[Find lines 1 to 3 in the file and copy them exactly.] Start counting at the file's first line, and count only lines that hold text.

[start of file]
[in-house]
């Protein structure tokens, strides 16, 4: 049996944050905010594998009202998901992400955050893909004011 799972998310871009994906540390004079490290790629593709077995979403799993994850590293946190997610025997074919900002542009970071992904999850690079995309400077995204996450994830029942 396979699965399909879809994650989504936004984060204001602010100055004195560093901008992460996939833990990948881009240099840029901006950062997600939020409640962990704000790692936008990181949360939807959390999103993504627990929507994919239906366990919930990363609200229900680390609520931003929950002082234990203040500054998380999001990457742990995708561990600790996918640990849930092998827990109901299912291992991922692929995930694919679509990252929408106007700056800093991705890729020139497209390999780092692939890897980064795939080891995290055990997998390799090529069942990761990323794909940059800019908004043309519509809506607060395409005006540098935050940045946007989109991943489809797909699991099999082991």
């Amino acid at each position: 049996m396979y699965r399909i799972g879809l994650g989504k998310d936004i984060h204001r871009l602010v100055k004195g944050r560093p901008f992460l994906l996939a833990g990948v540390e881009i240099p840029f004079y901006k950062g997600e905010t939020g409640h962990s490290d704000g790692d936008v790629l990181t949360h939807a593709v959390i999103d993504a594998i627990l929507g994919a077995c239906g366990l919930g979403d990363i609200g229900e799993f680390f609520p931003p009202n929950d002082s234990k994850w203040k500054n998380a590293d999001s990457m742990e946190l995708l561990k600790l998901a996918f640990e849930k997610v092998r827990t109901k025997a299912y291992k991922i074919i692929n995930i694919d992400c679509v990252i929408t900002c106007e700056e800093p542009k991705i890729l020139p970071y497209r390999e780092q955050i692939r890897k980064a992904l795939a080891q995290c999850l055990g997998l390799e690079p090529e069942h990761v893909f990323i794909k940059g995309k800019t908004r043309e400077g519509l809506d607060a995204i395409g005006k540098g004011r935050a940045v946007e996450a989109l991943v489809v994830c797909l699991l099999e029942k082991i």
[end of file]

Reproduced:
[in-house]
């Protein structure tokens, strides 16, 4: 049996944050905010594998009202998901992400955050893909004011 799972998310871009994906540390004079490290790629593709077995979403799993994850590293946190997610025997074919900002542009970071992904999850690079995309400077995204996450994830029942 396979699965399909879809994650989504936004984060204001602010100055004195560093901008992460996939833990990948881009240099840029901006950062997600939020409640962990704000790692936008990181949360939807959390999103993504627990929507994919239906366990919930990363609200229900680390609520931003929950002082234990203040500054998380999001990457742990995708561990600790996918640990849930092998827990109901299912291992991922692929995930694919679509990252929408106007700056800093991705890729020139497209390999780092692939890897980064795939080891995290055990997998390799090529069942990761990323794909940059800019908004043309519509809506607060395409005006540098935050940045946007989109991943489809797909699991099999082991």
């Amino acid at each position: 049996m396979y699965r399909i799972g879809l994650g989504k998310d936004i984060h204001r871009l602010v100055k004195g944050r560093p901008f992460l994906l996939a833990g990948v540390e881009i240099p840029f004079y901006k950062g997600e905010t939020g409640h962990s490290d704000g790692d936008v790629l990181t949360h939807a593709v959390i999103d993504a594998i627990l929507g994919a077995c239906g366990l919930g979403d990363i609200g229900e799993f680390f609520p931003p009202n929950d002082s234990k994850w203040k500054n998380a590293d999001s990457m742990e946190l995708l561990k600790l998901a996918f640990e849930k997610v092998r827990t109901k025997a299912y291992k991922i074919i692929n995930i694919d992400c679509v990252i929408t900002c106007e700056e800093p542009k991705i890729l020139p970071y497209r390999e780092q955050i692939r890897k980064a992904l795939a080891q995290c999850l055990g997998l390799e690079p090529e069942h990761v893909f990323i794909k940059g995309k800019t908004r043309e400077g519509l809506d607060a995204i395409g005006k540098g004011r935050a940045v946007e996450a989109l991943v489809v994830c797909l699991l099999e029942k082991i």